After years of speculation and a seemingly constant stream of rumors, BlackBerry finally has a smartphone that’s running Android. And not a heavily skinned version of Google’s mobile operating system, either. This is an Android experience that folks who don’t want to sift through HTC’s, Samsung’s or a plethora of other company’s proprietary software will be looking forward to. BlackBerry tried to create something that people would actually want to buy, both in hardware and software, and fortunately for BlackBerry that didn’t necessarily mean they had to get rid of the things that made BlackBerry so popular back in the day.
Of course, being popular back then doesn’t count for much these days, not when Apple and Google are taking the lion’s share of attention. BlackBerry and Microsoft are the vanguard in the mobile industry, the names that have managed to stick around despite all of the adversity, even if it hasn’t been all that bright for either company. Of course, Microsoft is trying to turn things around, but it’s keeping everything in-house still (except for some fantastic multi-platform apps).
BlackBerry, on the other hand, finally realized it had to lean on a different mobile operating system to even attempt making any headway in the market.
That’s sad news for the folks out there that might have been a fan of BlackBerry’s own OS, but great news for the people out there in the wild that might have ditched BlackBerry’s hardware due to the lack of developer support in the software, and have wanted to come back. The PRIV is BlackBerry’s best hardware to date, based on the reviews that have begun to crop up, and the physical keyboard is exactly what some have been wanting to get back to.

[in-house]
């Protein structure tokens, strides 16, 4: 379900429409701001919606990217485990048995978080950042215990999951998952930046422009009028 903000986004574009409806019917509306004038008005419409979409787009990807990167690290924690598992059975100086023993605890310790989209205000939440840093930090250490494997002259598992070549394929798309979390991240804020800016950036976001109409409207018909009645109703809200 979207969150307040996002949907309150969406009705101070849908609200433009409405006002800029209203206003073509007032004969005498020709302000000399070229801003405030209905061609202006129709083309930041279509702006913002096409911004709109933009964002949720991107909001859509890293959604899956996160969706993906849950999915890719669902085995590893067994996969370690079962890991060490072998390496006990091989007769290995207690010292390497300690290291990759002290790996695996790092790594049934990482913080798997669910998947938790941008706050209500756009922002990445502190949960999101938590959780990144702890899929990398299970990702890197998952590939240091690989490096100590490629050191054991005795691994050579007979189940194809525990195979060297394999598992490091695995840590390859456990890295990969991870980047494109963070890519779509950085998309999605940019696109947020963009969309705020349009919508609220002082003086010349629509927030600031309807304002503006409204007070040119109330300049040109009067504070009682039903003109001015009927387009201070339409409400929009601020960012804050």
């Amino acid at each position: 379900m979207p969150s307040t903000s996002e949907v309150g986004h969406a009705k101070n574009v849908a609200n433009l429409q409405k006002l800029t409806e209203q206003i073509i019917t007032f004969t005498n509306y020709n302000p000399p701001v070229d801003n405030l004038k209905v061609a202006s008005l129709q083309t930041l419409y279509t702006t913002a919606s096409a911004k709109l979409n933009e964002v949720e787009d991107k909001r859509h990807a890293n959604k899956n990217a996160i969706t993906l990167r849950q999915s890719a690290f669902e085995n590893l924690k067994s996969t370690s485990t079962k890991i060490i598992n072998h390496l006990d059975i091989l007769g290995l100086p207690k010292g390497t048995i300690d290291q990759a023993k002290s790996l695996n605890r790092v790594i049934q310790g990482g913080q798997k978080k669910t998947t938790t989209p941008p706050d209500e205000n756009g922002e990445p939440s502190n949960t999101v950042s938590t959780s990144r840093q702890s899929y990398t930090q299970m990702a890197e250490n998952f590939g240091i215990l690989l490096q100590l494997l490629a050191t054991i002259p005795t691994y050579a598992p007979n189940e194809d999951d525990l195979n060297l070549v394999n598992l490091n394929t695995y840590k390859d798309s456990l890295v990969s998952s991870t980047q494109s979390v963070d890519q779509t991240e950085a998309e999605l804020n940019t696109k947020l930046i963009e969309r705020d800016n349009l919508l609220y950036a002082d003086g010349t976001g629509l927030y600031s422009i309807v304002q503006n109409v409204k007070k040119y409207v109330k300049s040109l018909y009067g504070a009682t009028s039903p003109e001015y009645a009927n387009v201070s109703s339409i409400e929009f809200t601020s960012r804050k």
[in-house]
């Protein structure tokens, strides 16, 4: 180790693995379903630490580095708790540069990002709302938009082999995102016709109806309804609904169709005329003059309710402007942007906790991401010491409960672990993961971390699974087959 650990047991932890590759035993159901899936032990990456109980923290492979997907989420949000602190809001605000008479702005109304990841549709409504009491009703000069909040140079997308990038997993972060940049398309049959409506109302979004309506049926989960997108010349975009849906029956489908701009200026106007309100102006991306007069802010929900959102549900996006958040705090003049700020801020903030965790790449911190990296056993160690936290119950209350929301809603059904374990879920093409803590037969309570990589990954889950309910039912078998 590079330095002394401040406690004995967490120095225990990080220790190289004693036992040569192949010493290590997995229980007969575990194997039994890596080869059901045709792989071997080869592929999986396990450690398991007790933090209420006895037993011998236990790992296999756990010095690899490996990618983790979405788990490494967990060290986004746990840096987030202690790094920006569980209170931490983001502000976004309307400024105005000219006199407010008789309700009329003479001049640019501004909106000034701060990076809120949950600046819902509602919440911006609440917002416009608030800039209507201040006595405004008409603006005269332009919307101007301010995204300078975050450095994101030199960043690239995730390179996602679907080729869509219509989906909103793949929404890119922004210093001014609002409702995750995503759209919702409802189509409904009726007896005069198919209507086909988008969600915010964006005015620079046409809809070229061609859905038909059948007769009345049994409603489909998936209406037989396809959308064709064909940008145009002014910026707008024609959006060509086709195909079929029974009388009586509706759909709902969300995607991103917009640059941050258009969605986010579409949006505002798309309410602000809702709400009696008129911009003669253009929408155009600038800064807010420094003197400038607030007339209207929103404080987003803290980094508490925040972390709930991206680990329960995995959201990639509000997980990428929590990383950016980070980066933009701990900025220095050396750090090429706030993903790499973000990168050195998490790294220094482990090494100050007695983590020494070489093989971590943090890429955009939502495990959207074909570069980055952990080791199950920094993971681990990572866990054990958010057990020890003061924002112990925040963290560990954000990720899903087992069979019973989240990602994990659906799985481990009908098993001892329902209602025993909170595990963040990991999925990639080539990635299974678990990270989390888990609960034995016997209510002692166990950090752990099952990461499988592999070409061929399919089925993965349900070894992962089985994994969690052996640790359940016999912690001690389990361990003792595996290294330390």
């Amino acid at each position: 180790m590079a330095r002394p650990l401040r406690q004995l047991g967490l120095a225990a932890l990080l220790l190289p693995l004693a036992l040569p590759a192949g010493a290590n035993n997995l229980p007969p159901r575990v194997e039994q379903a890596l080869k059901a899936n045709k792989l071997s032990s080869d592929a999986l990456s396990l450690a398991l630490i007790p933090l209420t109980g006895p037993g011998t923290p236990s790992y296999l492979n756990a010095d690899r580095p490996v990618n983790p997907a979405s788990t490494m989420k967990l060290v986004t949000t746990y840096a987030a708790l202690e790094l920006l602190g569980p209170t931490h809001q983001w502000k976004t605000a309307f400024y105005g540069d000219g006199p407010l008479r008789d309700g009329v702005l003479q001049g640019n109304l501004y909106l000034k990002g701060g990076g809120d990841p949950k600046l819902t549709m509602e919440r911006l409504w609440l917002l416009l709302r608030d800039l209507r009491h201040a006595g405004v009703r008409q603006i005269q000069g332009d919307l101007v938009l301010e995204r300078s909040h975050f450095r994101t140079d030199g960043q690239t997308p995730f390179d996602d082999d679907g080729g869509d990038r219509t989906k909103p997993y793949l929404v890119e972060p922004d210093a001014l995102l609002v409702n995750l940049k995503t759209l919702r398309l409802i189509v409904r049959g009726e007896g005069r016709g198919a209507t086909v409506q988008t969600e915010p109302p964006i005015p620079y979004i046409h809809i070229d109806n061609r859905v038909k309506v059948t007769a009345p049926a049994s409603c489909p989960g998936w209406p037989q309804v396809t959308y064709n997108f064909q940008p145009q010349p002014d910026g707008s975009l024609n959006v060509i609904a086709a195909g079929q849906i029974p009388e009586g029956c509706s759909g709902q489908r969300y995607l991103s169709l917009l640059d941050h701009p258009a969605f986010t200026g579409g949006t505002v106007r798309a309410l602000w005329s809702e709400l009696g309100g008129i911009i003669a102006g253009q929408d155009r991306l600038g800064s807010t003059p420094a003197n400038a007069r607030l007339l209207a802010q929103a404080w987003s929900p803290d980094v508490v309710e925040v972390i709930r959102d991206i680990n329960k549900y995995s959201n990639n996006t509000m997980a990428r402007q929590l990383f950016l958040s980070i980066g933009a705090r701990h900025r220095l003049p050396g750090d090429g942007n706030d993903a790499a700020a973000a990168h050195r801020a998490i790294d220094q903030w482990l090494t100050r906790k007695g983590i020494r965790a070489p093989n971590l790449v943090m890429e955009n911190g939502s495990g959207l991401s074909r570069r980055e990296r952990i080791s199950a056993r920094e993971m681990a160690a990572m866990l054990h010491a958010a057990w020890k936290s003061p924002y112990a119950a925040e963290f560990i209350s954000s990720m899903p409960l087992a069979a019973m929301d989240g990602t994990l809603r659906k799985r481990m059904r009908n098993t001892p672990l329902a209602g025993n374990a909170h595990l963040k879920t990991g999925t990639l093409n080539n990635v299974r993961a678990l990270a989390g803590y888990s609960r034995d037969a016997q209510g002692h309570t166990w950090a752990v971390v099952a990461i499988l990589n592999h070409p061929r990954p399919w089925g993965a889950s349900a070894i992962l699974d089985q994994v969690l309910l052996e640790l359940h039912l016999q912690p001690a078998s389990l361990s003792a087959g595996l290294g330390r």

But does any of it matter? The PRIV is BlackBerry’s attempt at getting back into the smartphone race, and it’s also an attempt to tell all those who might have left BlackBerry for other companies that it’s okay to come back. You can now have the software that so many people obviously want, but they’ll throw in their top-tier hardware for good measure. For someone who wants a physical keyboard, the PRIV is essentially the only option worth considering. The best part of that realization is that BlackBerry is the company you want to be considering when it comes to a physical keyboard.
Will it accomplish what BlackBerry is so obviously aiming for? Can the PRIV be the device that carries the company into the future, so they can launch an even better PRIV 2 next year? I’m not sure that BlackBerry will sell hundreds of thousands of PRIV units, but I can’t help but wonder if their forecasts even call for that. I can honestly say that BlackBerry skipping a carrier exclusive in the United States is ridiculously good news, though.
In any event, do you plan on buying a PRIV? If so, what made you decide on the new Android-powered handset from BlackBerry?